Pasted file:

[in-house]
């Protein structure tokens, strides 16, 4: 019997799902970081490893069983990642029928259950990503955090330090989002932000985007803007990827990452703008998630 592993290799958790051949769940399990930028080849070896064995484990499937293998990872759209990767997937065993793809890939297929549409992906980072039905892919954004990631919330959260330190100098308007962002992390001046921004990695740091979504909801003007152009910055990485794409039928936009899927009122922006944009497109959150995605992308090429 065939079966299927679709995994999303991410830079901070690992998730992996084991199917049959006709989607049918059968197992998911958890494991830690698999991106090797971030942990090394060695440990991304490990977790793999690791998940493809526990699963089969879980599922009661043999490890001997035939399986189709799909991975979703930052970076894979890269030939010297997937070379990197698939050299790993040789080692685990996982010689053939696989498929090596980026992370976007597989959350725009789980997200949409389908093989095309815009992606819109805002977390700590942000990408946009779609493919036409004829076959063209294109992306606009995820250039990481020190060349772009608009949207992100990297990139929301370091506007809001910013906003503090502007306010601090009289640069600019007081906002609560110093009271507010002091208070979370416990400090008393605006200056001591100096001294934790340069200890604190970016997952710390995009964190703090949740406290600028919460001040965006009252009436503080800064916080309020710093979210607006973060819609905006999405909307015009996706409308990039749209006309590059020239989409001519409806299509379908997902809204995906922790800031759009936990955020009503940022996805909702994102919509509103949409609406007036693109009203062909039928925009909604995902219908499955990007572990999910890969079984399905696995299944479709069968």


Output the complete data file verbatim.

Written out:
[in-house]
């Protein structure tokens, strides 16, 4: 019997799902970081490893069983990642029928259950990503955090330090989002932000985007803007990827990452703008998630 592993290799958790051949769940399990930028080849070896064995484990499937293998990872759209990767997937065993793809890939297929549409992906980072039905892919954004990631919330959260330190100098308007962002992390001046921004990695740091979504909801003007152009910055990485794409039928936009899927009122922006944009497109959150995605992308090429 065939079966299927679709995994999303991410830079901070690992998730992996084991199917049959006709989607049918059968197992998911958890494991830690698999991106090797971030942990090394060695440990991304490990977790793999690791998940493809526990699963089969879980599922009661043999490890001997035939399986189709799909991975979703930052970076894979890269030939010297997937070379990197698939050299790993040789080692685990996982010689053939696989498929090596980026992370976007597989959350725009789980997200949409389908093989095309815009992606819109805002977390700590942000990408946009779609493919036409004829076959063209294109992306606009995820250039990481020190060349772009608009949207992100990297990139929301370091506007809001910013906003503090502007306010601090009289640069600019007081906002609560110093009271507010002091208070979370416990400090008393605006200056001591100096001294934790340069200890604190970016997952710390995009964190703090949740406290600028919460001040965006009252009436503080800064916080309020710093979210607006973060819609905006999405909307015009996706409308990039749209006309590059020239989409001519409806299509379908997902809204995906922790800031759009936990955020009503940022996805909702994102919509509103949409609406007036693109009203062909039928925009909604995902219908499955990007572990999910890969079984399905696995299944479709069968």